I had a phone call a few days ago from someone trying to get in touch with David Rosewarne. The caller thought I might have his contact details. I was unable to help, since as far as I remember I have only met Rosewarne once, and that briefly; the last I heard of him was that he was working in Malaysia, but I do not know where he might be now.
David Rosewarne’s great claim to fame is that in October 1984 he coined the expression “Estuary English”, in an article published in the Times Educational Supplement.
In doing so he gave expression to the widespread perception that Daniel Jones-style RP was gradually losing its status as the unquestioned standard accent of educated English people. Or, putting it a different way, that RP was changing by absorbing various sound changes that previously had been restricted to Cockney or other non-prestigious varieties.
Two years earlier, in my Accents of English, I had written
Throughout [London], the working-class accent is one which shares the general characteristics of Cockney. We shall refer to this accent as popular London. […] Middle-class speakers typically use an accent closer to RP than popular London. But the vast majority of such speakers nevertheless have some regional characteristics [emphasis added]. This kind of accent might be referred to as London (or, more generally, south-eastern) Regional Standard.
I added the warning
It must be remembered that labels such as ‘popular London’, ‘London Regional Standard’ do not refer to entities we can reify but to areas along a continuum stretching from broad Cockney (itself something of an abstraction) to RP.
So Rosewarne’s observations in a sense contained nothing new. He muddied the waters unhelpfully by referring to details of vocabulary and grammar (which have nothing to do with “a new variety of pronunciation”). But the name he coined, Estuary English, was taken up quite widely, gaining resonance eventually not only with journalists but also with the general public, to such an extent that we can now expect to be readily understood if we describe someone’s speech as “estuarial”.
The estuary Rosewarne was thinking of was of course the Thames estuary, which in a geographical sense might be interpreted as extending from Teddington near Kingston upon Thames (the point where the river becomes tidal) down to Southend-on-Sea (where the Thames enters the North Sea). Rosewarne’s original article says “the heartland of this variety lies by the banks of the Thames and its estuary, but it seems to be the most influential accent in the south-east of England”; though later writers, particularly Coggle in his Do you speak Estuary? (1993) implied that it covered the entire southeast of the country. It was left to my colleague Joanna Przedlacka to demonstrate that it did no such thing (see her 2002 book Estuary English? and this summary). Przedlacka demolished the claim that EE was a single entity sweeping the southeast. Rather, we have various sound changes emanating from working-class London speech, each spreading independently.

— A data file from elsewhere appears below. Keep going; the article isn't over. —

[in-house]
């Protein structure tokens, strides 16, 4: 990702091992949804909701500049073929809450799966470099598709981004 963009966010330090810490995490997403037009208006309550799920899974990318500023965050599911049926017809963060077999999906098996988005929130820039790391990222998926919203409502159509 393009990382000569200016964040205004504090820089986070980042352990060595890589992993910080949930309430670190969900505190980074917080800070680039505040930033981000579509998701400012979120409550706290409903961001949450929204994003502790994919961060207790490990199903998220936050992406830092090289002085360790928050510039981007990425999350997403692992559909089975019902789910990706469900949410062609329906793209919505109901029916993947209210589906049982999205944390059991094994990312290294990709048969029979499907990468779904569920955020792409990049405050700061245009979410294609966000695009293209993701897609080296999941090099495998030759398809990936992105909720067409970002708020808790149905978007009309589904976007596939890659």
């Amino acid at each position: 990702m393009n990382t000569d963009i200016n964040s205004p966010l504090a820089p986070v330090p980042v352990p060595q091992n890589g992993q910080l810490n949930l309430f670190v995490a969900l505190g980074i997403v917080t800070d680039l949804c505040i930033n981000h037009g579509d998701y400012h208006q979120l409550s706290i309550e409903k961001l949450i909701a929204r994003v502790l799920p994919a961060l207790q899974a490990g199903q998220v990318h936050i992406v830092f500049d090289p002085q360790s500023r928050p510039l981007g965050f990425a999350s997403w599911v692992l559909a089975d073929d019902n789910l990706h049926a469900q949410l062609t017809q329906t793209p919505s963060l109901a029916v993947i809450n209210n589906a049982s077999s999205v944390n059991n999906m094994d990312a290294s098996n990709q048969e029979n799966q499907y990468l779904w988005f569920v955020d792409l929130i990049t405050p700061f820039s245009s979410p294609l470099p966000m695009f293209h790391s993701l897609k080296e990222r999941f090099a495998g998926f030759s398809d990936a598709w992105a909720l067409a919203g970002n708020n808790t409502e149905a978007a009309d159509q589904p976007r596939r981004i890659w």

Rosewarne’s suggestion that EE “may become the RP of the future” led to credulous excitement in the EFL world, particularly in central Europe and South America.
It was in response to media and academic interest in the topic that in 1998 I set up a website “to bring together as many documents as possible that relate to Estuary English, as a convenient resource for the many interested enquirers.”
One thing I did myself was to consider how we might agree on a phonetic transcription scheme, which would be needed for pedagogical purposes if we seriously wanted to teach this putative new accent. See this article. But no one followed this up by criticizing my proposals or suggesting anything better.
All the excitement gradually died down. I last had cause to update the website in 2007. By the time I retired, in 2006, this was my one-page summary of the issue. EFL teachers, meanwhile, mostly know that we just need to update our pedagogical model of RP in the minor ways outlined in LPD.